I tend to give some extra ink to RV bloggers we've met, but this delightful couple deserve an extra supply. This would not only be because of their terrific blog, Wandering His Wonders, authored by Denisa, but also because they are just such personable, winsome people. Denisa obviously takes pride in her posts, because they are unfailingly interesting and informative with great photos. If you haven't already found it, it's worth clicking on the link above, for sure.
These fulltiming Oklahomans must have retired early, as they both look annoyingly young. Mark was in the tech world, and Denisa was in academia. They have two sons and recently became grandparents! They also seem tireless, engaging in endless physical activities such as kayaking, hiking, swimming and dancing, to name a few. Oh yes, and let's not forget pickleball and water volleyball, and there are probably more. Just writing about all of their physical activity is wearing me out; compared to these two, Sandy and I would have to be classified as more vegetable than human. (By the way, if you're trying to picture me as some kind of vegetable, please don't let it be kale or eggplant, neither of which I like. Just about anything else is fine.)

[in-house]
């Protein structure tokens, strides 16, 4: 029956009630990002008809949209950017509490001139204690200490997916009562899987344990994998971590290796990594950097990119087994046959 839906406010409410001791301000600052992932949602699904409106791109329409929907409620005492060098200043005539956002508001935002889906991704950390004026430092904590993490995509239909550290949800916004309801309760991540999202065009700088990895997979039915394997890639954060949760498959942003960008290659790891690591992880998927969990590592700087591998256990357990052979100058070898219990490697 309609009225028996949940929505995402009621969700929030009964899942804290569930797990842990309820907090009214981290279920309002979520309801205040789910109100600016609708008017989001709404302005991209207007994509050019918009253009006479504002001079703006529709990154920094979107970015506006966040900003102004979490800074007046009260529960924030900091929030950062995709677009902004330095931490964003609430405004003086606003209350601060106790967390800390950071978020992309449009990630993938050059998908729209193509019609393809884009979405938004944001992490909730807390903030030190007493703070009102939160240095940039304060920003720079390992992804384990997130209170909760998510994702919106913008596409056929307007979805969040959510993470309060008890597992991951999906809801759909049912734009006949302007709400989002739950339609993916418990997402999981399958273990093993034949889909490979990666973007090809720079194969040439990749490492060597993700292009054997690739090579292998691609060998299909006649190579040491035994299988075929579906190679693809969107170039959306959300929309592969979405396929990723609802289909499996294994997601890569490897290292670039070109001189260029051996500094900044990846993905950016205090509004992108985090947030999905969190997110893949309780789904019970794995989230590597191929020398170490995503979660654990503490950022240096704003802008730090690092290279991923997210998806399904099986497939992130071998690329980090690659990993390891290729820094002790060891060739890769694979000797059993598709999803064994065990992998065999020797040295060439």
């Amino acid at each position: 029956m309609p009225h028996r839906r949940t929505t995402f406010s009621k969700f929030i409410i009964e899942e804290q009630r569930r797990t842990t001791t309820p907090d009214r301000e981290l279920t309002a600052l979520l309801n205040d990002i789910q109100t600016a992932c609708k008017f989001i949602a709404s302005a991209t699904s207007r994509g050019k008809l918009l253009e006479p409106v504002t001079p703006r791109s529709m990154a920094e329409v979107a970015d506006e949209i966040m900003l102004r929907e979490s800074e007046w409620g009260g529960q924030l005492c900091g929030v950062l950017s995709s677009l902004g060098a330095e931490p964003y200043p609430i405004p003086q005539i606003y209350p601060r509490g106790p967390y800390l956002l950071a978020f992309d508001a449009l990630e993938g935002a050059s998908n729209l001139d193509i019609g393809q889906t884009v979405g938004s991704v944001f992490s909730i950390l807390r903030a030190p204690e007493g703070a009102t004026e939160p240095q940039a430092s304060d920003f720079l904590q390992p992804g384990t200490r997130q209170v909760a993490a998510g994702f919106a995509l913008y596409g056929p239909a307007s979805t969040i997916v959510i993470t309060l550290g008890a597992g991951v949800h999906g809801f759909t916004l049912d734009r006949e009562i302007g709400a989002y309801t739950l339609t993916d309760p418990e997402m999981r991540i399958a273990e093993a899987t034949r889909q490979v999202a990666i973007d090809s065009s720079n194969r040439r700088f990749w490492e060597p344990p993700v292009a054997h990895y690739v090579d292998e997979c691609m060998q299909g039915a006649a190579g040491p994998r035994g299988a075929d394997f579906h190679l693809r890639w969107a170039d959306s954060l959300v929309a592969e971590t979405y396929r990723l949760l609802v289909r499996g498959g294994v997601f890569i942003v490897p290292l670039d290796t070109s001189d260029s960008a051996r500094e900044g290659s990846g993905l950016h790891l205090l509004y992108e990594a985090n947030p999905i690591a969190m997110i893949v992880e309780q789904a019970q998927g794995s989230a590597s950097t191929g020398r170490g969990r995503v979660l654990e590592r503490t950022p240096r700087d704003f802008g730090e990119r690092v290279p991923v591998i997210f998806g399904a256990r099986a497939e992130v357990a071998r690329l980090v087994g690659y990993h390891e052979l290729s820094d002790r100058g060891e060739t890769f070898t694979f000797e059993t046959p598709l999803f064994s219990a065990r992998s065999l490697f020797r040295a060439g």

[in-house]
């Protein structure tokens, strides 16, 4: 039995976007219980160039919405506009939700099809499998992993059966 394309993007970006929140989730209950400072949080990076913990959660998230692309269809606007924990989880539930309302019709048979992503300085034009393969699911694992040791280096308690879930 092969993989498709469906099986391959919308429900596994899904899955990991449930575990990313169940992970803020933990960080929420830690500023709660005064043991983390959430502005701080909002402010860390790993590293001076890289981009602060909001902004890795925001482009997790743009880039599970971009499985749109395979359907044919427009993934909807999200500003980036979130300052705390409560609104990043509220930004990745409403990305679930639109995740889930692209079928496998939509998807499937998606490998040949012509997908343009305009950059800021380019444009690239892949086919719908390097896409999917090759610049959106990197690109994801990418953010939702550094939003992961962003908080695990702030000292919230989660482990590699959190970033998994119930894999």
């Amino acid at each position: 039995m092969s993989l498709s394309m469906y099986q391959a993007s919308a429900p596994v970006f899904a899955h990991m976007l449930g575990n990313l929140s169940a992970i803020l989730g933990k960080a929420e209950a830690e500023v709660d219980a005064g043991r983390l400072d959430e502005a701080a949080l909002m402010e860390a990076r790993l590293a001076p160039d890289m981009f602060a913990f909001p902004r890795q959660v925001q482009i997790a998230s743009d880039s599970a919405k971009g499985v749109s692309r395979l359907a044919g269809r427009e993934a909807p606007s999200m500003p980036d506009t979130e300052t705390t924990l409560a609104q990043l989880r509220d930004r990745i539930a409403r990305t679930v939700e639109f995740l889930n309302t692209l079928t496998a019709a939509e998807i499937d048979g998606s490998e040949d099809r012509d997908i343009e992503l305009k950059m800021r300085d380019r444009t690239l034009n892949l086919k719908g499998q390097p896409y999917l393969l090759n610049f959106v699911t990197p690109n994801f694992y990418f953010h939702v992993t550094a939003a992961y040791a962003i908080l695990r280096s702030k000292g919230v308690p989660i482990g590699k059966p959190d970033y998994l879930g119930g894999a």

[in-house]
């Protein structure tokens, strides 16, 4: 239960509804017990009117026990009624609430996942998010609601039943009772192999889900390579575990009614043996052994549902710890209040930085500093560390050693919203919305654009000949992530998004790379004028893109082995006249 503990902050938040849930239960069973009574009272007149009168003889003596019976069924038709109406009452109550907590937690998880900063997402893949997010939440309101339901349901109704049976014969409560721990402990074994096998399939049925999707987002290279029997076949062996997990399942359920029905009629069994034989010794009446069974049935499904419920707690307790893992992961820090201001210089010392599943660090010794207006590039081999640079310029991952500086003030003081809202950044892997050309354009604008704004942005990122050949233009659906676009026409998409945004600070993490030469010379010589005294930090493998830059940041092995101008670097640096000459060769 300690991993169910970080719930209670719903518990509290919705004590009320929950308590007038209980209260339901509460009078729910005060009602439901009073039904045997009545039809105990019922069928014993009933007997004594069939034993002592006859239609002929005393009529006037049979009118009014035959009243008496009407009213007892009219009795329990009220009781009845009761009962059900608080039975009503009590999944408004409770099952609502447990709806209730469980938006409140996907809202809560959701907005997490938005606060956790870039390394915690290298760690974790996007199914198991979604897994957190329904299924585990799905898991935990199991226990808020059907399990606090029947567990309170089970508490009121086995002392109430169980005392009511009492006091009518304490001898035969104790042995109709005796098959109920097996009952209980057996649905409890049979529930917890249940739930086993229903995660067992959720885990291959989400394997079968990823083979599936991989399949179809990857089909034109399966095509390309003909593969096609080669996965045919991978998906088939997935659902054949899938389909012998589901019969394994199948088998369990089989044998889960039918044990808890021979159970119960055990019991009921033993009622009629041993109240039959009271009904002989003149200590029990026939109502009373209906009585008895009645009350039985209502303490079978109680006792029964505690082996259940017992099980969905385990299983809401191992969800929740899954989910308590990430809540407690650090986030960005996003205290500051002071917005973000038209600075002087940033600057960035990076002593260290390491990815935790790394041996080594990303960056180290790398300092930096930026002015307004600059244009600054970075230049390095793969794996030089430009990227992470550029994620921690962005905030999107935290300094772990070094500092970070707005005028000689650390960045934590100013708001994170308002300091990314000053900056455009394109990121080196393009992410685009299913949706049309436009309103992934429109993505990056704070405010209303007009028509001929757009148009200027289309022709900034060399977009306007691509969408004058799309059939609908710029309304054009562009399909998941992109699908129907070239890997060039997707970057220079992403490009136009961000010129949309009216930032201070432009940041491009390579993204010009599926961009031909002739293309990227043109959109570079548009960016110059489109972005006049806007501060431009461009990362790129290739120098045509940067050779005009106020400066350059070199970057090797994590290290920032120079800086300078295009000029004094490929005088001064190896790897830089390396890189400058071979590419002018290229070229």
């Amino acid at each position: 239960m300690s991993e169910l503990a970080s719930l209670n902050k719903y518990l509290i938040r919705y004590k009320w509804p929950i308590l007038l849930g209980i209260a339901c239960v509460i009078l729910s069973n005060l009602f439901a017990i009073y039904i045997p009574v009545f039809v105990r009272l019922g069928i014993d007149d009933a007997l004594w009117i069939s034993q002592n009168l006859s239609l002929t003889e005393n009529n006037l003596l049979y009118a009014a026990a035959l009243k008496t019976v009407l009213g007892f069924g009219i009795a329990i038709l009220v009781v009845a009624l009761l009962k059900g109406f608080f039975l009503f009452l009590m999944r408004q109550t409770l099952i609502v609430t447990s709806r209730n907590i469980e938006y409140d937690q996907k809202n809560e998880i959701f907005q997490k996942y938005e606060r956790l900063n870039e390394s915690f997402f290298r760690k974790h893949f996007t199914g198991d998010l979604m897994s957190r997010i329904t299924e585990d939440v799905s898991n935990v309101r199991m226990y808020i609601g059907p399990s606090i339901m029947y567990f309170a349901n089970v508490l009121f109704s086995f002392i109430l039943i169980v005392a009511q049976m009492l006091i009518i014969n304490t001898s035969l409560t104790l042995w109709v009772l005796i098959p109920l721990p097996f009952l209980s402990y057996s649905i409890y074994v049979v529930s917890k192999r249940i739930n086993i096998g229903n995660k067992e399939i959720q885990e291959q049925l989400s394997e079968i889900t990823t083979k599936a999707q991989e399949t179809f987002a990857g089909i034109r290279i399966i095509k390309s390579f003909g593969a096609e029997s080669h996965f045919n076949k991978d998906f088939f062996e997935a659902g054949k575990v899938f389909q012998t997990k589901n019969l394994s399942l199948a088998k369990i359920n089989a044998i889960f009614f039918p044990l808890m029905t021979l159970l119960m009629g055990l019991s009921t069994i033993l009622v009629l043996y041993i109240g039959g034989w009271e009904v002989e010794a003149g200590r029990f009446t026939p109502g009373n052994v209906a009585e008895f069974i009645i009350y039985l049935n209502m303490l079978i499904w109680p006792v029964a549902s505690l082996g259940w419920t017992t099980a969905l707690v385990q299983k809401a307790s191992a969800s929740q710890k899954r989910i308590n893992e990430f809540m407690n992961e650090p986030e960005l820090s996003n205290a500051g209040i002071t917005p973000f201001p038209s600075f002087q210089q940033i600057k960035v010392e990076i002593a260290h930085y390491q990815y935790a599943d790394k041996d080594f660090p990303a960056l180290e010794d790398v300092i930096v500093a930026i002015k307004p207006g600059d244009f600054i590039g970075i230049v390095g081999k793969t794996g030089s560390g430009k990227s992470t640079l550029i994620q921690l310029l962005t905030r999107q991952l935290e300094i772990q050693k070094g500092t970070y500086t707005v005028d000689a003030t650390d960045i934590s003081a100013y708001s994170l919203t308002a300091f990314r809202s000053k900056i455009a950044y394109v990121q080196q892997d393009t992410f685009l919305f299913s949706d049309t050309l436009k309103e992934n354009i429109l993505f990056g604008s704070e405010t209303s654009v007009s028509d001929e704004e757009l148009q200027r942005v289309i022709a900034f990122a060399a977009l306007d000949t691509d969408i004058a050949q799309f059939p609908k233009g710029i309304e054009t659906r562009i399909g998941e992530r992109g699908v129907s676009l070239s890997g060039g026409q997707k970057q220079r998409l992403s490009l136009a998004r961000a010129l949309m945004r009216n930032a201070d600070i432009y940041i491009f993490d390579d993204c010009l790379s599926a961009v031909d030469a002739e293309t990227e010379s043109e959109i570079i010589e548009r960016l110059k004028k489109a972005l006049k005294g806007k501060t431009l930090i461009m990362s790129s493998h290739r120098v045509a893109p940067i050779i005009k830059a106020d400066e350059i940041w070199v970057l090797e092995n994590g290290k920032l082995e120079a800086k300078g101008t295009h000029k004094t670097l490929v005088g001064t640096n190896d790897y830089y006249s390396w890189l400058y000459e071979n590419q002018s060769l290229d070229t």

Here's another photo of this charming couple, beside whom rests a bowl of freshly picked oranges and grapefruit from the ubiquitous fruit trees in their RV park and many others here in the Valley. And yes, the fruit in the parks is usually free for the picking:
I was delighted to learn that, besides our having a common interest in blogging, Denisa is also a fellow pianist, carrying a full 88-key keyboard piano in their motorhome:
This is a bonus I would also enjoy, but we just don't have the room in Phannie--something that's a little difficult to explain since our coach is five feet longer. (Let's just say that going into that really doesn't serve well my best interests, so I think I'll just move along.) I also notice a guitar case in the photo above, something I failed to inquire about. Obviously, these are talented people who've gotten this fulltiming thing all figured out.